President of Turkey - Recip Tayipp Erdogan

Doctors in Turkey carried out a two-day strike last week in response to the death of a cardiologist in the city of Konya.

Ekrem Karayaka was killed by a patient in Konya City Hospital on Tuesday 6th July. Although his motives are still unknown, violence against healthcare workers in Turkey is on the rise. The patient then killed himself after the murder.

The Turkish Medical Association (TTB) which represents 80% of the country’s doctors led a strike the next day, while calling for harsher protection for healthcare workers.

Trade unions and opposition politicians have blamed Turkey’s Justice and Development Party, led by President Recep Tayyip Erdogan. Kemal Kılıçdaroğlu, who leads the opposition Republican People’s Party (CHP), accused Erdogan of causing Karayaka’s death.

“Erdoğan, see the environment you have created”, said Kılıçdaroğlu. “Be ashamed! Take your incapable minister and go away immediately. This is the cost of staying silent to those implementing violence and saying ‘Let them go’ to the health personnel.”

The Turkish government has long made an enemy of the TTB. In 2014, Turkey’s Department of Health filed a lawsuit against the TTB for having set up “illegal” medical tents at the Gezi Park protests in Istanbul.

In 2019, the government jailed 11 TTB members for opposing Turkey’s invasion of the Kurdish enclave in northern Syria.

More recently, the government has threatened doctors, who challenge the country’s official COVID statistics. The TTB has also stated that its members are increasingly burnout and are poorly protected from the virus.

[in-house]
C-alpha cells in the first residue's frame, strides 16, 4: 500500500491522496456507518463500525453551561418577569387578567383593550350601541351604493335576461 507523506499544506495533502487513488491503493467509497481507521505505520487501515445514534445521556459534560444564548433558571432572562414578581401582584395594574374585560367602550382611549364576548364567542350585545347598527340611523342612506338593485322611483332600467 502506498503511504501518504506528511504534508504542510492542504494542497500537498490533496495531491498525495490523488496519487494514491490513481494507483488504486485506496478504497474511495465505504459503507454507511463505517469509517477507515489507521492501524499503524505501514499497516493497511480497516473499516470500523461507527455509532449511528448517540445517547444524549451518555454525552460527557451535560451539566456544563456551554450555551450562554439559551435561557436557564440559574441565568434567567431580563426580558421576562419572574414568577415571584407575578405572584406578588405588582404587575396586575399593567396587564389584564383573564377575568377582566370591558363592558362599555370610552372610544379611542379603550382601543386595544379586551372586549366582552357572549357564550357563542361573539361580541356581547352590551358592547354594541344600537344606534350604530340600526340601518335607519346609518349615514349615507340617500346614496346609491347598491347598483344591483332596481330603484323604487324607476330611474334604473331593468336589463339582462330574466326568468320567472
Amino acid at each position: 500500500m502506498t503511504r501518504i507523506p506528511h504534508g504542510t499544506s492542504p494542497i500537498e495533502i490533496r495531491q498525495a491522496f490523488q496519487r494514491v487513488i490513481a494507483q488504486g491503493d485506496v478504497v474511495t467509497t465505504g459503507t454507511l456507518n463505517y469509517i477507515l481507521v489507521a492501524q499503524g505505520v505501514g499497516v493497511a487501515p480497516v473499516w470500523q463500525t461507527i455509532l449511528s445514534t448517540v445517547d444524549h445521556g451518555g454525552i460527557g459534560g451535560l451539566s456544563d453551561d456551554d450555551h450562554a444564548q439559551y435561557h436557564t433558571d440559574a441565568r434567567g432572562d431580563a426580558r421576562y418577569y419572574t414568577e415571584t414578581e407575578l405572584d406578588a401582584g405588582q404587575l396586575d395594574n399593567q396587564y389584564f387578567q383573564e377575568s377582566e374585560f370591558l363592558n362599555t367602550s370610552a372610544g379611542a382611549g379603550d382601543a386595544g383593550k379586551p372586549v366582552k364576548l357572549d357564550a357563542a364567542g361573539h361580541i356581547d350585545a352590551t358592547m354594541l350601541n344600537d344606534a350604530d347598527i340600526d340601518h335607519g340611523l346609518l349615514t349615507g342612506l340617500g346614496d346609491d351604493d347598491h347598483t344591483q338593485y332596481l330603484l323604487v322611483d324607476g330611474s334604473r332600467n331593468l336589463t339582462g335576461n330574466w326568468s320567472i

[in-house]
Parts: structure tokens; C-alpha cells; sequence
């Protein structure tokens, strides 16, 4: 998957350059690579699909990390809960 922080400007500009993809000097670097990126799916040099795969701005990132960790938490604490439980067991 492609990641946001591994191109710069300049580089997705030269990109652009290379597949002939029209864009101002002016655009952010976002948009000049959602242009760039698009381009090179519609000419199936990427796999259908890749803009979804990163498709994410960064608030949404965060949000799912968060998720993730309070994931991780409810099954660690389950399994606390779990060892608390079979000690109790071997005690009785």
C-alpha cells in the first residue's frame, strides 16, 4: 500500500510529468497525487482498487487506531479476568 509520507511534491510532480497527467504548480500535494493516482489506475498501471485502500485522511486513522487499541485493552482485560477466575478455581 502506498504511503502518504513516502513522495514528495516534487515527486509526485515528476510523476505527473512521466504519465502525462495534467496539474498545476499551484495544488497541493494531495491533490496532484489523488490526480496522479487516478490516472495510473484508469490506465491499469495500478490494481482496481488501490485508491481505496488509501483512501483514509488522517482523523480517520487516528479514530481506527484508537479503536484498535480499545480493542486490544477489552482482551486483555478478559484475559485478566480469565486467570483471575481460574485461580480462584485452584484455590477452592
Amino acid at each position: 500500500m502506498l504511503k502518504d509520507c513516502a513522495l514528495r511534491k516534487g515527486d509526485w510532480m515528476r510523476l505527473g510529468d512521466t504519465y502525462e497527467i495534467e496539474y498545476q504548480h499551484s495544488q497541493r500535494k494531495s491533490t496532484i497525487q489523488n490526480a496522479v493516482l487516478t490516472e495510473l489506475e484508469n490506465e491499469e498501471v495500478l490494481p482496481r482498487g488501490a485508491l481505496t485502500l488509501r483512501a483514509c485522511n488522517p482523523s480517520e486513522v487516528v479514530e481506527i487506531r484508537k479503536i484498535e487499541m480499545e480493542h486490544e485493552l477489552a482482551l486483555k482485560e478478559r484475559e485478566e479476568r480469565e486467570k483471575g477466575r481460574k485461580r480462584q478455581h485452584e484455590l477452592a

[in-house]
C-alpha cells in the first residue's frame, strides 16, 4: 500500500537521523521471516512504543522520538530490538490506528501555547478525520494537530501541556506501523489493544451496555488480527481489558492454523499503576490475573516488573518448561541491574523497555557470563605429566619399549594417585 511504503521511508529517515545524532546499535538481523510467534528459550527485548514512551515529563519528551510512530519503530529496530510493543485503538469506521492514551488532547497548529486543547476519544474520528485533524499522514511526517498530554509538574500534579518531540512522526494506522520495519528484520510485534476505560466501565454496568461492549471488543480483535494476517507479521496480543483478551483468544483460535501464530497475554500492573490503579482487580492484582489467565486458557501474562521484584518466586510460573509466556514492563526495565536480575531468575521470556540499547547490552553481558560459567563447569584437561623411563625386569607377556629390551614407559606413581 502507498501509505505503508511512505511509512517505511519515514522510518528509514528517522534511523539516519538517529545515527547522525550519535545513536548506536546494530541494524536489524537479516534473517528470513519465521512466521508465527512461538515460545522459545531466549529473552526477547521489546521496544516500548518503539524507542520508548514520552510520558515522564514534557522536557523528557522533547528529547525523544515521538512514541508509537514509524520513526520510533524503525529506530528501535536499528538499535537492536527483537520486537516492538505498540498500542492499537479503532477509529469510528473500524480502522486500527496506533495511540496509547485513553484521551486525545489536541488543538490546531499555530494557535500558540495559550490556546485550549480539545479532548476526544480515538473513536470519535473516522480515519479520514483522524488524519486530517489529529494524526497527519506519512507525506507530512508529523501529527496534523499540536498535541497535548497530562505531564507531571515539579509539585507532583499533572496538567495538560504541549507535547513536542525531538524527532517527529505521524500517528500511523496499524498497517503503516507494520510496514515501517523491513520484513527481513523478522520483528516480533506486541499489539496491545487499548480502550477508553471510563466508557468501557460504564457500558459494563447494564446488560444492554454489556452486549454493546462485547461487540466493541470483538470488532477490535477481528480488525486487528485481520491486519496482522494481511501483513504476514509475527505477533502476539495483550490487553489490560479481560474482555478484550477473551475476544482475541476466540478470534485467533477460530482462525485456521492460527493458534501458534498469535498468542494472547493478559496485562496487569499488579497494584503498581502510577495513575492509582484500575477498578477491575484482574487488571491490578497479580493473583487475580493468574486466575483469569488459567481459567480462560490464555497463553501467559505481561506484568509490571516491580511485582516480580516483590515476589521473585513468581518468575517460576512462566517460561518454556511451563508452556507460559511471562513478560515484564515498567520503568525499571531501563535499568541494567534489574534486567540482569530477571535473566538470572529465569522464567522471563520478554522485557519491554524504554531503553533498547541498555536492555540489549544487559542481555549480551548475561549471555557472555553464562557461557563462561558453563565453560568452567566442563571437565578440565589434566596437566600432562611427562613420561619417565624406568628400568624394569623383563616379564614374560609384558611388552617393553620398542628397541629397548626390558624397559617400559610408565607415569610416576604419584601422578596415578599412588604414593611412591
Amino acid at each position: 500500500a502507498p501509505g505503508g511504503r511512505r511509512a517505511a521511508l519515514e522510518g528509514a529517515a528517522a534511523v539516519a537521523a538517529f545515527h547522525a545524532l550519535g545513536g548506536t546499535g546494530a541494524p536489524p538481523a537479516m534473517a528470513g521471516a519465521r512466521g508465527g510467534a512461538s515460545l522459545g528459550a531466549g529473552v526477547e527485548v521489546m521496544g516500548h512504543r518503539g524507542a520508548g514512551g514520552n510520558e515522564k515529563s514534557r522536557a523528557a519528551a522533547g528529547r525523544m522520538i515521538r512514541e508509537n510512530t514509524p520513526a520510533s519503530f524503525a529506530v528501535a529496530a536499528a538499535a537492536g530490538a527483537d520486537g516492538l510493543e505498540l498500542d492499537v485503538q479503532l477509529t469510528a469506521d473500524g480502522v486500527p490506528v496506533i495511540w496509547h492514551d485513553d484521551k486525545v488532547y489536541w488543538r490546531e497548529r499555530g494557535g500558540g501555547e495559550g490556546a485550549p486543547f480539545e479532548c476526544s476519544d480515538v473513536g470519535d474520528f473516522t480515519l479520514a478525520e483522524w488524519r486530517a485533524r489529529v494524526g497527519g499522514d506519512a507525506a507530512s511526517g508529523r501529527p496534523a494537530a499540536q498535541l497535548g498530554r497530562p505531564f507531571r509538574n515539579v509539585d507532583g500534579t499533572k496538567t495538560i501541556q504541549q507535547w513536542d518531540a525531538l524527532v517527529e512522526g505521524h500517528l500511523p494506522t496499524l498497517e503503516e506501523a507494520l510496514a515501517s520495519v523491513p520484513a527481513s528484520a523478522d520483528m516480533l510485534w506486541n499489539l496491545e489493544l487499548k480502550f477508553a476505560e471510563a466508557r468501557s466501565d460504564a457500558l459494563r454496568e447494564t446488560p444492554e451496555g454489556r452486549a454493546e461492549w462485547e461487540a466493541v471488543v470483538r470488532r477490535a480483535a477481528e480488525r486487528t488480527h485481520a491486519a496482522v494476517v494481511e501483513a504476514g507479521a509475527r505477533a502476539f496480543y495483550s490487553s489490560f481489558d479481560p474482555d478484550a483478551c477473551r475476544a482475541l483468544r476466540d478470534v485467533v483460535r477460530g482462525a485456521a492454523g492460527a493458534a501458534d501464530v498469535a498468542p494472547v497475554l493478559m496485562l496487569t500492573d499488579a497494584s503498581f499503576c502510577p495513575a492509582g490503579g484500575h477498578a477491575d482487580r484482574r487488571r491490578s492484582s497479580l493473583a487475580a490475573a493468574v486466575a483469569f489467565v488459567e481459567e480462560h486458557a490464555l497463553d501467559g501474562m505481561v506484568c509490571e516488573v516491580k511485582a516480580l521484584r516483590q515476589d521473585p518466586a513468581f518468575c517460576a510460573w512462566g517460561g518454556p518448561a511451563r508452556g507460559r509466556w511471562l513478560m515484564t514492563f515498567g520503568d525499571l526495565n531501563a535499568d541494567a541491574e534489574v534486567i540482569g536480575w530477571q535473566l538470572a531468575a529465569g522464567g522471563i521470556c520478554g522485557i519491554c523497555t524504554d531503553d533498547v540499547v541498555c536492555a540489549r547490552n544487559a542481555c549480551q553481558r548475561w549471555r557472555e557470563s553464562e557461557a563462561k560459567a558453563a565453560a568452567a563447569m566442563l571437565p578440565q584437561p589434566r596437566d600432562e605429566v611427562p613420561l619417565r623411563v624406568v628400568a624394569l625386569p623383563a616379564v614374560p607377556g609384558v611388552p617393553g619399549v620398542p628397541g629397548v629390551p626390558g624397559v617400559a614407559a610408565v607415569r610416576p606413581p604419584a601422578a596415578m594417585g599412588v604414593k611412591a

The leaders of the far-right National Movement Party, and Erdogan’s coalition partner, called doctors “traitors” for their honesty about COVID numbers. Devlet Bahçeli recently demanded that the government outlaw the TTB and detain its leaders.

A march of striking doctors from the Istanbul University Faculty of Medicine to the provincial health directorate was met by police with teargas and riot shields, according to local media. Despite the assault, protestors were able to reach the health directorate, where they demanded the Health Minister resign. Doctors also stopped to help a policeman who had fainted during the tussle.

The Confederation of Progressive Trade Unions of Turkey (DISK) released a statement: “We are not only sad but angry. Because this inhuman attack is not an isolated one. Labor and professional organisations have repeatedly warned the government about the increasing violence in health institutions.” DISK also blamed the increased “marketisation” of Turkey’s health care system for shifting unrealistic burdens to healthcare workers.

The World Medical Association and British Medical Association have expressed solidarity with the TTB in the past.

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Image credit: Press service of the President of the Russian Federation – Creative Commons